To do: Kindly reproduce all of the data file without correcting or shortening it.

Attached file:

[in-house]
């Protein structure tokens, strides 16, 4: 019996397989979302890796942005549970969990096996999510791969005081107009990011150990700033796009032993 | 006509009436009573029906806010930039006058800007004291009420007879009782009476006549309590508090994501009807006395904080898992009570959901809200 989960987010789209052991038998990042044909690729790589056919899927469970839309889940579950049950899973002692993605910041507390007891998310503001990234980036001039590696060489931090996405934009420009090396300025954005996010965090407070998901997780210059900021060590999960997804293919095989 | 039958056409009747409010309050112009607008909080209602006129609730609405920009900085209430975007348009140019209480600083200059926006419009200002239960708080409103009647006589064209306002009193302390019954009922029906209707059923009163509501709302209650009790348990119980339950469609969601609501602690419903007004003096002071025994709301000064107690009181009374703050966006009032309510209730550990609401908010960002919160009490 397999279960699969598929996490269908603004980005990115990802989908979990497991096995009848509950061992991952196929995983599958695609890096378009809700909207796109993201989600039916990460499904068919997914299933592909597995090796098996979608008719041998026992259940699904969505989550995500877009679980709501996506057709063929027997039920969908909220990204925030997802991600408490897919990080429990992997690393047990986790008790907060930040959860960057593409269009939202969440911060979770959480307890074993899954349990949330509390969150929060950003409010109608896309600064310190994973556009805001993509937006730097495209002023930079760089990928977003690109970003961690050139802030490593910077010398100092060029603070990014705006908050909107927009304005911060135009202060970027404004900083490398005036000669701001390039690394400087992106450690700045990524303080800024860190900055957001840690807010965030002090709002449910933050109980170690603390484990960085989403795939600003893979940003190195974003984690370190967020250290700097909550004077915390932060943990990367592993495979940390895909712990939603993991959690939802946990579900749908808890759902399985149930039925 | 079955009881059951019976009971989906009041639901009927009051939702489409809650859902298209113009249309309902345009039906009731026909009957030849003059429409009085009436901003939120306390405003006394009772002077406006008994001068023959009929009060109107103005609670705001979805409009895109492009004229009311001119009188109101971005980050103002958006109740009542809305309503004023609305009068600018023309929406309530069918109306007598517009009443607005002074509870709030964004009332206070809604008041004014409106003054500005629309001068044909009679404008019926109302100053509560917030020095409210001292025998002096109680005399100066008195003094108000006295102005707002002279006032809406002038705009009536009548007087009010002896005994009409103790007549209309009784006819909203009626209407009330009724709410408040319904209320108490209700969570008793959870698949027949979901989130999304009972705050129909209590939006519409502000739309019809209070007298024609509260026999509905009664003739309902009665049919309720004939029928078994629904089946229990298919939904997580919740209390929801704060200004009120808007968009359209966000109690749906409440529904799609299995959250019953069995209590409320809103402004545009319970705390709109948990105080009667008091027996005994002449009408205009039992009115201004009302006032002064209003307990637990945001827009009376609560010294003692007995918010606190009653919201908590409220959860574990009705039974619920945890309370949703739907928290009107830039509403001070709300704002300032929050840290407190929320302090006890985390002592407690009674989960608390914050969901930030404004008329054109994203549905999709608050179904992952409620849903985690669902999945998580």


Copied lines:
[in-house]
């Protein structure tokens, strides 16, 4: 019996397989979302890796942005549970969990096996999510791969005081107009990011150990700033796009032993 | 006509009436009573029906806010930039006058800007004291009420007879009782009476006549309590508090994501009807006395904080898992009570959901809200 989960987010789209052991038998990042044909690729790589056919899927469970839309889940579950049950899973002692993605910041507390007891998310503001990234980036001039590696060489931090996405934009420009090396300025954005996010965090407070998901997780210059900021060590999960997804293919095989 | 039958056409009747409010309050112009607008909080209602006129609730609405920009900085209430975007348009140019209480600083200059926006419009200002239960708080409103009647006589064209306002009193302390019954009922029906209707059923009163509501709302209650009790348990119980339950469609969601609501602690419903007004003096002071025994709301000064107690009181009374703050966006009032309510209730550990609401908010960002919160009490 397999279960699969598929996490269908603004980005990115990802989908979990497991096995009848509950061992991952196929995983599958695609890096378009809700909207796109993201989600039916990460499904068919997914299933592909597995090796098996979608008719041998026992259940699904969505989550995500877009679980709501996506057709063929027997039920969908909220990204925030997802991600408490897919990080429990992997690393047990986790008790907060930040959860960057593409269009939202969440911060979770959480307890074993899954349990949330509390969150929060950003409010109608896309600064310190994973556009805001993509937006730097495209002023930079760089990928977003690109970003961690050139802030490593910077010398100092060029603070990014705006908050909107927009304005911060135009202060970027404004900083490398005036000669701001390039690394400087992106450690700045990524303080800024860190900055957001840690807010965030002090709002449910933050109980170690603390484990960085989403795939600003893979940003190195974003984690370190967020250290700097909550004077915390932060943990990367592993495979940390895909712990939603993991959690939802946990579900749908808890759902399985149930039925 | 079955009881059951019976009971989906009041639901009927009051939702489409809650859902298209113009249309309902345009039906009731026909009957030849003059429409009085009436901003939120306390405003006394009772002077406006008994001068023959009929009060109107103005609670705001979805409009895109492009004229009311001119009188109101971005980050103002958006109740009542809305309503004023609305009068600018023309929406309530069918109306007598517009009443607005002074509870709030964004009332206070809604008041004014409106003054500005629309001068044909009679404008019926109302100053509560917030020095409210001292025998002096109680005399100066008195003094108000006295102005707002002279006032809406002038705009009536009548007087009010002896005994009409103790007549209309009784006819909203009626209407009330009724709410408040319904209320108490209700969570008793959870698949027949979901989130999304009972705050129909209590939006519409502000739309019809209070007298024609509260026999509905009664003739309902009665049919309720004939029928078994629904089946229990298919939904997580919740209390929801704060200004009120808007968009359209966000109690749906409440529904799609299995959250019953069995209590409320809103402004545009319970705390709109948990105080009667008091027996005994002449009408205009039992009115201004009302006032002064209003307990637990945001827009009376609560010294003692007995918010606190009653919201908590409220959860574990009705039974619920945890309370949703739907928290009107830039509403001070709300704002300032929050840290407190929320302090006890985390002592407690009674989960608390914050969901930030404004008329054109994203549905999709608050179904992952409620849903985690669902999945998580």